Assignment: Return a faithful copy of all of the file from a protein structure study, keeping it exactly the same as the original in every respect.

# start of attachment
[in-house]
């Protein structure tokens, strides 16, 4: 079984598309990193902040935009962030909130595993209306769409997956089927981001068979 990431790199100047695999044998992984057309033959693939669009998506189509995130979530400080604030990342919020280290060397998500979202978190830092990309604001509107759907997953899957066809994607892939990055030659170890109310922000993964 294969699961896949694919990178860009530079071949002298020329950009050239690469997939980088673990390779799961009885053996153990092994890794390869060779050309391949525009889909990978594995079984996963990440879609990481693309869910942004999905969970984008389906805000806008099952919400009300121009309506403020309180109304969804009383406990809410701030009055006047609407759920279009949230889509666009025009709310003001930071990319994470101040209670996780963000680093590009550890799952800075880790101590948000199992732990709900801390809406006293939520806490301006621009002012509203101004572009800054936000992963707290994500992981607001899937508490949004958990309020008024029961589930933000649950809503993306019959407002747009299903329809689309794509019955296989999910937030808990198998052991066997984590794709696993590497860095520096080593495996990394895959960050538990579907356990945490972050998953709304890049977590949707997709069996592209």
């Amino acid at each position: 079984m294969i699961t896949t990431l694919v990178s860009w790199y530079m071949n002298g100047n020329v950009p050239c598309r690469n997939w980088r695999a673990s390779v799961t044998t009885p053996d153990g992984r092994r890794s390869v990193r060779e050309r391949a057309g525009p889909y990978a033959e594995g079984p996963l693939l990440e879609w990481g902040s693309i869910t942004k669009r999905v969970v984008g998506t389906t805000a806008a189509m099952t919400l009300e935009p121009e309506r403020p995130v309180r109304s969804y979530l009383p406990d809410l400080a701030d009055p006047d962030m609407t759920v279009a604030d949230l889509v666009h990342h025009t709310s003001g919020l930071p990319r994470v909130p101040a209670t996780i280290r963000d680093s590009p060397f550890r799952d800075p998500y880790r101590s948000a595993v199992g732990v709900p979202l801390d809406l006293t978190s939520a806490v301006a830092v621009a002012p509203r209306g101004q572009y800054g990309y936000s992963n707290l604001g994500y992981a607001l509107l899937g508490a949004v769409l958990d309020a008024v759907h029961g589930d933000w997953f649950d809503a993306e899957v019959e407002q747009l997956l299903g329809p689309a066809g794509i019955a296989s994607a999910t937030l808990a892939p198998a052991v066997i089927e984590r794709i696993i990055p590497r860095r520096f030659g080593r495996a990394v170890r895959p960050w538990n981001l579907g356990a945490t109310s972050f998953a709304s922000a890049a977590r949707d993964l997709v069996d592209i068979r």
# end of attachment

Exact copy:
[in-house]
């Protein structure tokens, strides 16, 4: 079984598309990193902040935009962030909130595993209306769409997956089927981001068979 990431790199100047695999044998992984057309033959693939669009998506189509995130979530400080604030990342919020280290060397998500979202978190830092990309604001509107759907997953899957066809994607892939990055030659170890109310922000993964 294969699961896949694919990178860009530079071949002298020329950009050239690469997939980088673990390779799961009885053996153990092994890794390869060779050309391949525009889909990978594995079984996963990440879609990481693309869910942004999905969970984008389906805000806008099952919400009300121009309506403020309180109304969804009383406990809410701030009055006047609407759920279009949230889509666009025009709310003001930071990319994470101040209670996780963000680093590009550890799952800075880790101590948000199992732990709900801390809406006293939520806490301006621009002012509203101004572009800054936000992963707290994500992981607001899937508490949004958990309020008024029961589930933000649950809503993306019959407002747009299903329809689309794509019955296989999910937030808990198998052991066997984590794709696993590497860095520096080593495996990394895959960050538990579907356990945490972050998953709304890049977590949707997709069996592209």
């Amino acid at each position: 079984m294969i699961t896949t990431l694919v990178s860009w790199y530079m071949n002298g100047n020329v950009p050239c598309r690469n997939w980088r695999a673990s390779v799961t044998t009885p053996d153990g992984r092994r890794s390869v990193r060779e050309r391949a057309g525009p889909y990978a033959e594995g079984p996963l693939l990440e879609w990481g902040s693309i869910t942004k669009r999905v969970v984008g998506t389906t805000a806008a189509m099952t919400l009300e935009p121009e309506r403020p995130v309180r109304s969804y979530l009383p406990d809410l400080a701030d009055p006047d962030m609407t759920v279009a604030d949230l889509v666009h990342h025009t709310s003001g919020l930071p990319r994470v909130p101040a209670t996780i280290r963000d680093s590009p060397f550890r799952d800075p998500y880790r101590s948000a595993v199992g732990v709900p979202l801390d809406l006293t978190s939520a806490v301006a830092v621009a002012p509203r209306g101004q572009y800054g990309y936000s992963n707290l604001g994500y992981a607001l509107l899937g508490a949004v769409l958990d309020a008024v759907h029961g589930d933000w997953f649950d809503a993306e899957v019959e407002q747009l997956l299903g329809p689309a066809g794509i019955a296989s994607a999910t937030l808990a892939p198998a052991v066997i089927e984590r794709i696993i990055p590497r860095r520096f030659g080593r495996a990394v170890r895959p960050w538990n981001l579907g356990a945490t109310s972050f998953a709304s922000a890049a977590r949707d993964l997709v069996d592209i068979r």